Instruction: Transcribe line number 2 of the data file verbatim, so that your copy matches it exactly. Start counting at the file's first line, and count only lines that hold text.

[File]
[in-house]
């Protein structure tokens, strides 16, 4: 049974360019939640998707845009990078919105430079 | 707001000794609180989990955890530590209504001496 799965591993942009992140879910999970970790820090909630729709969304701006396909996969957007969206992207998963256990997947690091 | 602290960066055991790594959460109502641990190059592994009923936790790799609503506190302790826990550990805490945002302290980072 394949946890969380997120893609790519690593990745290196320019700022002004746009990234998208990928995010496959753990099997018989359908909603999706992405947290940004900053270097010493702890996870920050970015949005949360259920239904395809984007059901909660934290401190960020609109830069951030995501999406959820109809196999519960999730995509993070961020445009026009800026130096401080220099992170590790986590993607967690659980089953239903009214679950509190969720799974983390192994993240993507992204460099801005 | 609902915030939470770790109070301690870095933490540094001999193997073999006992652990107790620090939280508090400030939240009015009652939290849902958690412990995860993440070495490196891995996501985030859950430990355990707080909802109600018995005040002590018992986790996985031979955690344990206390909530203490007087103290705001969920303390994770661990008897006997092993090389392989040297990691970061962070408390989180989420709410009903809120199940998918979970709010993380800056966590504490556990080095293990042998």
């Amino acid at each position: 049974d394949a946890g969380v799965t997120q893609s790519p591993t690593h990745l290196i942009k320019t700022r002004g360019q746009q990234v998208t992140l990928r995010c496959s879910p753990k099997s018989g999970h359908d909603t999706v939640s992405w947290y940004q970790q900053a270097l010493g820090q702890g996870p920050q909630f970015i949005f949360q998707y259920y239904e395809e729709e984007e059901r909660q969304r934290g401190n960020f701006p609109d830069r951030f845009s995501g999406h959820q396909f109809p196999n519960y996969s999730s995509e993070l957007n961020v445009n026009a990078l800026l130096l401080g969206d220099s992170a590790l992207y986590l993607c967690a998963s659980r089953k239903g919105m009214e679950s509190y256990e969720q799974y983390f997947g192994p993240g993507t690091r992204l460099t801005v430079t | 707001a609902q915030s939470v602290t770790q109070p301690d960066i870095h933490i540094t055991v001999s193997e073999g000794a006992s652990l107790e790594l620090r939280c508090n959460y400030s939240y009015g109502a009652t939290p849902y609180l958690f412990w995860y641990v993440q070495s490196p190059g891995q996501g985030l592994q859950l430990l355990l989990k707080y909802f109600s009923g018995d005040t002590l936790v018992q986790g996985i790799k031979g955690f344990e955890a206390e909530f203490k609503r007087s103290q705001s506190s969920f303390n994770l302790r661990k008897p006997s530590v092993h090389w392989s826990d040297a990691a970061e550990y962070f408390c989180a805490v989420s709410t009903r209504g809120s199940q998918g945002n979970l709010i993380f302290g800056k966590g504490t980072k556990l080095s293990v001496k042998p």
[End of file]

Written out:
């Protein structure tokens, strides 16, 4: 049974360019939640998707845009990078919105430079 | 707001000794609180989990955890530590209504001496 799965591993942009992140879910999970970790820090909630729709969304701006396909996969957007969206992207998963256990997947690091 | 602290960066055991790594959460109502641990190059592994009923936790790799609503506190302790826990550990805490945002302290980072 394949946890969380997120893609790519690593990745290196320019700022002004746009990234998208990928995010496959753990099997018989359908909603999706992405947290940004900053270097010493702890996870920050970015949005949360259920239904395809984007059901909660934290401190960020609109830069951030995501999406959820109809196999519960999730995509993070961020445009026009800026130096401080220099992170590790986590993607967690659980089953239903009214679950509190969720799974983390192994993240993507992204460099801005 | 609902915030939470770790109070301690870095933490540094001999193997073999006992652990107790620090939280508090400030939240009015009652939290849902958690412990995860993440070495490196891995996501985030859950430990355990707080909802109600018995005040002590018992986790996985031979955690344990206390909530203490007087103290705001969920303390994770661990008897006997092993090389392989040297990691970061962070408390989180989420709410009903809120199940998918979970709010993380800056966590504490556990080095293990042998």